The TTC currently forecasts that Presto will be added to all streetcars by the end of 2015, followed by buses by the summer of 2016, and subway stations by the end of 2016.
The TTC Presto implementation will allow commuters to transition smoothly between different transit agencies. It will reduce wait times at subway stations and bus stops, and it will create a payment method that could potentially eliminate tokens and paper tickets.
One TTC employee told JNM Journal there are currently too many methods of payment, making it difficult to check fares. Tourists are often surprised to find that the TTC doesn’t take Presto.
According to the TTC employee, the addition of Presto will improve reduce potential confrontations between riders and operators by reducing the number of interactions.
Despite it’s benefits, the adoption of the Presto system on all TTC endeavours will disappoint some riders.
You. Me. Ride This Crazy Train: A blog that allows GO Transit commuters to voice their opinions.
Many of the comments, questions and stories posted on the website have been aimed at the Presto payment system.
“If it’s the same system or same generation of PRESTO currently in use for GO Transit passengers, I have serious doubts about its reliability and its usability,” said Smith.
Smith understands why the TTC would adapt the Presto system, as the TTC transit system is fairly complex.
“I’m curious how TTC passengers will react when they discover they have to wait up to 24 hours to use the funds they deposit,” Smith said. “As for benefits, at least it replaces the need to purchase tokens which if lost, are not replaceable, where a PRESTO card, provided it’s registered, can be replaced.”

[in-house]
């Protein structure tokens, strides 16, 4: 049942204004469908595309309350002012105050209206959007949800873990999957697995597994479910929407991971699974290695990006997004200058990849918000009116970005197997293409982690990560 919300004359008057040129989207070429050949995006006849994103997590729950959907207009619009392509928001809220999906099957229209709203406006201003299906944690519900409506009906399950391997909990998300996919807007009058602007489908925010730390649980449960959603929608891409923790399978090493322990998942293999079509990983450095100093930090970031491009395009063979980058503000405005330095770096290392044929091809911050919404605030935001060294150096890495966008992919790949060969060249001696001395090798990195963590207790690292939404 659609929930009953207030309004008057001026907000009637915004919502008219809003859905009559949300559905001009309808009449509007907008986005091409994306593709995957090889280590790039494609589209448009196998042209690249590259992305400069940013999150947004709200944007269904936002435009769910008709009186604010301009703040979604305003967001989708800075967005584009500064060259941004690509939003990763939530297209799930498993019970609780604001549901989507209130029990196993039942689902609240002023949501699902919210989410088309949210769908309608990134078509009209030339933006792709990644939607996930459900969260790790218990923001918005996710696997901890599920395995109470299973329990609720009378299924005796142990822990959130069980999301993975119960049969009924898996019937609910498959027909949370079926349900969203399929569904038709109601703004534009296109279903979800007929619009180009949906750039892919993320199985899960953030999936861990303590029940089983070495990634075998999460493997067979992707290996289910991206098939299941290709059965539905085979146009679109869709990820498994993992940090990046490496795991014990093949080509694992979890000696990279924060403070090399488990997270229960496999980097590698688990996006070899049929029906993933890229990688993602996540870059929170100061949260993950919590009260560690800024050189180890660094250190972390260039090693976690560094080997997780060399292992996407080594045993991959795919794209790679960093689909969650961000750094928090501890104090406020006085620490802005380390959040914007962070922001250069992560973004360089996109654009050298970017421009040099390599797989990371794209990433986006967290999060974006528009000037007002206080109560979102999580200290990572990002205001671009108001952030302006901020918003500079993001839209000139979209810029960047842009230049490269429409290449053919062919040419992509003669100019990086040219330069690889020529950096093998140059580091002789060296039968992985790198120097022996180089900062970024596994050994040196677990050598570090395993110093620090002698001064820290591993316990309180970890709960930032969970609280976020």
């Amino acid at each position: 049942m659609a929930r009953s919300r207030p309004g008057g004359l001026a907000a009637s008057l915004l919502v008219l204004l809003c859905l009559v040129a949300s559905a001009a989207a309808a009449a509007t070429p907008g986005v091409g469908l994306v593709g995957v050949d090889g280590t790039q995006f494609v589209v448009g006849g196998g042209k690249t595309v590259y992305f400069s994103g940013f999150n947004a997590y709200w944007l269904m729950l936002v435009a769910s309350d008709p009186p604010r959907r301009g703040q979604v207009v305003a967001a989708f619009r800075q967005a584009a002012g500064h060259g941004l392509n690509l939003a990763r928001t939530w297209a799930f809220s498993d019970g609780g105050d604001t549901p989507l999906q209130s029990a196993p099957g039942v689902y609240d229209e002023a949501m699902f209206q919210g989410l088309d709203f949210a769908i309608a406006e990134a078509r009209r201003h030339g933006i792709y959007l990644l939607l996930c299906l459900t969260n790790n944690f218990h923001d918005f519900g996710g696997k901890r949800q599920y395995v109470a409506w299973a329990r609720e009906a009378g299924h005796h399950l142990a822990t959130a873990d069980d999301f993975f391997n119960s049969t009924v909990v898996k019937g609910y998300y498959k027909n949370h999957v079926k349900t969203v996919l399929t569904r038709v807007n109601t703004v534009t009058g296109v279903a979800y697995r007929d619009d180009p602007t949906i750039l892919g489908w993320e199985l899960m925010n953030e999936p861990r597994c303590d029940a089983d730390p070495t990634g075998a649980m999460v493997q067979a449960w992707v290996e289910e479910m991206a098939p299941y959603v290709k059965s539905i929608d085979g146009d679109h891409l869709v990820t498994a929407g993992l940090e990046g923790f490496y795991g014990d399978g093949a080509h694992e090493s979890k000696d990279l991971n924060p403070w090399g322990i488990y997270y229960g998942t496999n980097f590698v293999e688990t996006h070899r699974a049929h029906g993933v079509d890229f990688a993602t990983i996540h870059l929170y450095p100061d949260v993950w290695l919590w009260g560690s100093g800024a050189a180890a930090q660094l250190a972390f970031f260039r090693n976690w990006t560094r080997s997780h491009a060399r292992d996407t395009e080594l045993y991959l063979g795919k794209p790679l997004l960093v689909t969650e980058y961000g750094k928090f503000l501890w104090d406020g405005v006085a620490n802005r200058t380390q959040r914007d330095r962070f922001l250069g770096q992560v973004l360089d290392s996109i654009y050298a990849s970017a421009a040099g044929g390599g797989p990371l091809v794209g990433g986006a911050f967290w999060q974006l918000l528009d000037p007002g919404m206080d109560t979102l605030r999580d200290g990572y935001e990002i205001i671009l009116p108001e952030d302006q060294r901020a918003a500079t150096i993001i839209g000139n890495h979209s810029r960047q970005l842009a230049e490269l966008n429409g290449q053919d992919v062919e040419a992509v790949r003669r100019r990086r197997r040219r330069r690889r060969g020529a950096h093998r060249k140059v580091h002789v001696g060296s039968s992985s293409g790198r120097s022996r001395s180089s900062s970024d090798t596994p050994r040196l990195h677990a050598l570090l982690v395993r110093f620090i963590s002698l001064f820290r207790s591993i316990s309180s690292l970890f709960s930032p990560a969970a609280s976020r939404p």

Many commuters also complain about Presto cards breaking when the weather gets cold.
Numerous other card programs have been switching to either smart cards or electronic/mobile applications to suit the needs of their users.
“We’re past the point of no return I’m afraid and despite its flaws, we’re stuck with PRESTO,” said Smith.
“PRESTO already exists and is in use with other systems in the greater Toronto area so it only seems logical the TTC should embrace it – warts and all”.
The Presto system was first installed at Union Station in Toronto in 2007.
By the time all TTC stations and vehicles are equipped with the system, it will have become a 10-year project.
Photo Courtesy of: “TTC 1515” by Secondarywaltz